And even when you bill by the hour, clients are going to ask you to estimate costs. This is a very delicate issue and it’s way beyond the scope of a response in a forum like this for me to give advice on it. The real secret is experience. Good luck. :slight_smile:


One other path to consider

If you want security and less stress, get a job working as an employee. You’ll get a regular paycheck, you’ll get benefits, and you won’t be up all night very often, at least not because of work. I think Coda may be especially appropriate for solving certain in-house data management challenges.


p.s. You might find this article amusing and instructive: I knew the author a little bit many years ago. Extremely smart fellow who did some extremely dumb things and got himself into legal trouble. But this article is valuable nonetheless.

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Hi @Sarah_Snyder, welcome to the community!

Won’t write much, since I have 5 clients on my plate for the coming few days. :slight_smile: I do Coda freelancing (consulting) for over half a year now. I always do it by hour, and track honestly on my side only for the time I give the project my full attention. There’s a lot to write here, but it’d become a long essay, and no one reads long essays :slight_smile:

Let’s just say, charging by hour is more comfortable for me because it saves me from the risk doing unpaid job when the client wants “small changes”. It also helps steer the talk into the “how do you expect this doc to improve your life” (i.e. non-technical) direction, when it becomes much clearer what the client actually wants (vs just obediently doing what they asked, and then redoing when they figured that’s not what they needed). Hence easier to estimate too.

I am a firm believer that with creative work there is no such thing as “fair price”. Take a logo for example:

  • A person on Fiverr can make it for $5
  • A designer on Upwork will do it for $80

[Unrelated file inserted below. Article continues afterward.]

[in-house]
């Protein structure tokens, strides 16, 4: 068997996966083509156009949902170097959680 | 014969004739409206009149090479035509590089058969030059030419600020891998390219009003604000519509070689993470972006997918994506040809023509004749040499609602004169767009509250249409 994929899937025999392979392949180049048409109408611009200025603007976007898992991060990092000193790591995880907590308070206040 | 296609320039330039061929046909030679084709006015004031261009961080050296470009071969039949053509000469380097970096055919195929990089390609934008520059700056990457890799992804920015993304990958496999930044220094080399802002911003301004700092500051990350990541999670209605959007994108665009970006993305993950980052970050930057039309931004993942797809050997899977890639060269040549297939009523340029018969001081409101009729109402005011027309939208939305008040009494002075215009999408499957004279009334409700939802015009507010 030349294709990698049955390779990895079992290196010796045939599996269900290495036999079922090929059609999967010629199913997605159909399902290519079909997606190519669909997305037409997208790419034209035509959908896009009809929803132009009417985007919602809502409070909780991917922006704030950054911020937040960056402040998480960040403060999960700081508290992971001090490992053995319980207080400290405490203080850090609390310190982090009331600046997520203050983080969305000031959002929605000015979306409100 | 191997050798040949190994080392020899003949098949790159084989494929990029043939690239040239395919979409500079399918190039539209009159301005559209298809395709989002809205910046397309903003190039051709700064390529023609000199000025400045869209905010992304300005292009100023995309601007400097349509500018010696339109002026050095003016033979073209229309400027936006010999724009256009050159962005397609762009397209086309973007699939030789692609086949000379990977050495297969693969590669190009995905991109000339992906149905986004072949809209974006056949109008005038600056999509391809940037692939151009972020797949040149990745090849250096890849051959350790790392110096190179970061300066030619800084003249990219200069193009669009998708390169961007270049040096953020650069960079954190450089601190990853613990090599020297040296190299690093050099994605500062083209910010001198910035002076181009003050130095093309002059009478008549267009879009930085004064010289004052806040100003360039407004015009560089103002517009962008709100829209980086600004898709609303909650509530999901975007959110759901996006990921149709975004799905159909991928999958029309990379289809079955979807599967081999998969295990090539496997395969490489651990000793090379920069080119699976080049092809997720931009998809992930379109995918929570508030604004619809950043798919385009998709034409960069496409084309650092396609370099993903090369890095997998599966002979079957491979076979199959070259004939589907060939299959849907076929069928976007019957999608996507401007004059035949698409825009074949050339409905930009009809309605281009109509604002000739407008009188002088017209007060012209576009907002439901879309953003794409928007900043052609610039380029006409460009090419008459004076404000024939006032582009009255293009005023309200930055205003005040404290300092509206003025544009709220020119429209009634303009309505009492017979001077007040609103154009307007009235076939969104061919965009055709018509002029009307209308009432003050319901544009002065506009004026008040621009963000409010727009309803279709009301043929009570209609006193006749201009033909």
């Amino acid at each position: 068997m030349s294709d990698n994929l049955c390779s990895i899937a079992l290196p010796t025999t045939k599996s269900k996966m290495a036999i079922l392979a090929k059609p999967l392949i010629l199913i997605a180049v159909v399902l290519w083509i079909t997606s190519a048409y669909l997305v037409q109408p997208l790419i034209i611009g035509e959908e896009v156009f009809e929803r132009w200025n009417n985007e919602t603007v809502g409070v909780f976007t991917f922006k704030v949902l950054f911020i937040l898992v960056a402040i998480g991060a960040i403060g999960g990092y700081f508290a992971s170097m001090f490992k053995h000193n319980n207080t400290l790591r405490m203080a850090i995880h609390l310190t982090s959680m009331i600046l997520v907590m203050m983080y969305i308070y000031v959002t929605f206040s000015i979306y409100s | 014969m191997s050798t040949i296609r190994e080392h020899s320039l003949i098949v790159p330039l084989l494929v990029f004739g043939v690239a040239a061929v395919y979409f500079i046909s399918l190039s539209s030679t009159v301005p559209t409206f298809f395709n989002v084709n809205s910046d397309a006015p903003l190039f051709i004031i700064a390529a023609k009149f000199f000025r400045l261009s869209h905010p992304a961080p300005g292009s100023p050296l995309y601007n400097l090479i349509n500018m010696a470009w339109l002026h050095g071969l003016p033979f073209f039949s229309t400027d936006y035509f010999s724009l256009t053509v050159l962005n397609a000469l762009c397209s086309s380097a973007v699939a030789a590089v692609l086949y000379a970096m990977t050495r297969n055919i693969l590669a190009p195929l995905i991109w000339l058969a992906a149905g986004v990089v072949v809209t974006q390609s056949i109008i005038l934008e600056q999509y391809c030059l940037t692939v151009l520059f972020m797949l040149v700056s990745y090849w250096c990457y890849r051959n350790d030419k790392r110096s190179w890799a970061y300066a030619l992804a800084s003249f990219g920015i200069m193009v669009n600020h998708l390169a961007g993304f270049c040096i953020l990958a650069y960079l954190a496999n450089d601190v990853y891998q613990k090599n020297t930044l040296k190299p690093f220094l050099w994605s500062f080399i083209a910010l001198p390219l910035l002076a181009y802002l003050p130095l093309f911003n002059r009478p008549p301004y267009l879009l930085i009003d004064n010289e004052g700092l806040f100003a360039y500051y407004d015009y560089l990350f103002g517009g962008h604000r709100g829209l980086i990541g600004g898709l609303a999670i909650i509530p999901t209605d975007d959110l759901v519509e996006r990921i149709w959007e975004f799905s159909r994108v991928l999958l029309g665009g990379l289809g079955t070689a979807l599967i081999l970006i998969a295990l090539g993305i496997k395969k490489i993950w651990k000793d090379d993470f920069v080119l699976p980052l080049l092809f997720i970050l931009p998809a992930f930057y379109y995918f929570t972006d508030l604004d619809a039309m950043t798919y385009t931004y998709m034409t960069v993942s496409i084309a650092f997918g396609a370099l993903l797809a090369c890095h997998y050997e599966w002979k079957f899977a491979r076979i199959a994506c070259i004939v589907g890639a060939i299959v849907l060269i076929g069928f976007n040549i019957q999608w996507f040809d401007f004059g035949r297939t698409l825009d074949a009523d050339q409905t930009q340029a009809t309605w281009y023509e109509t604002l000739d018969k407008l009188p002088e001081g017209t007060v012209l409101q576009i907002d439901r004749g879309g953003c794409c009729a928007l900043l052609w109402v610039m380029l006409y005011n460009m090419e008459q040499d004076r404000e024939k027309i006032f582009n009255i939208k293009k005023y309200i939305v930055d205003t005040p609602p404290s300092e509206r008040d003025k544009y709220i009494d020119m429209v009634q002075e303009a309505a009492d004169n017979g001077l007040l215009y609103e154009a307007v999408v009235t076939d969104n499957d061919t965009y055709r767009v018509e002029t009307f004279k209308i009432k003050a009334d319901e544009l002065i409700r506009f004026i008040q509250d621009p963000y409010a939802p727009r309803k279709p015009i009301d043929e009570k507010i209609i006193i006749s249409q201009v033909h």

• A local design agency may charge $300
  • A big shot agency may charge you $ thousands
  • And if you’re British Petroleum, your logo might have cost $210,000,000.

Same with any creative work. There’s a customer on any tier. If you’re doing cheap gigs, people will come for you for cheap gigs. And if you’re capable of doing valuable work (say, making docs that are strategically important to a business), there’ll be customers who’ll be willing to pay a higher price for the value they’ll themselves get of well-thought-out and well-built docs.

There’s no “fair price”. So what to do? The key secret here is to charge what’s comfortable for you. I, for instance, know that I will not do Coda work for less than $90/hr because that would not be comfortable for me, and knowing I had to compromise, I subconsciously won’t be able to give the customer the same level of treatment I give those who easily pay me above that. And that’s pretty much it. And on the other side I don’t care if my work turned out to be much more valuable to the client and they were ready to pay several hundreds and hour for it if I asked. All I care is whether this particular deal is comfortable for me. And it takes a lot of stress out.

And if it’s not comfortable for them, no problem, happy to help another time. The right to say no is sacred.

TL’DR: win-win = my comfort + value I create for the client.


Wow, William. Thank you for the welcome and the incredibly thought through response.

Yes, I’ve also heard advice that charging by the project is the smarter move, if you can. That this is the method that allows you to scale the best. One consultant suggested charging 10% of the anticipated value you bring to the customer. However… it is hard with many projects to get a sense of what the end-value actually is! I guess that’s where your emphasis on the word “experience” comes in. So maybe the answer is “by the hour” until you get enough experience to regularly accurately estimate the value to the client…

Thanks for the Brian Dunning article. Very interesting and thought provoking.

Paul, thank you! Lots of good insight here. Especially the reminder to really get the client to verbalise what their desired outcome is instead of assume you understand it based on the project specs. Also a great reminder that there are customers at each tier of creative work.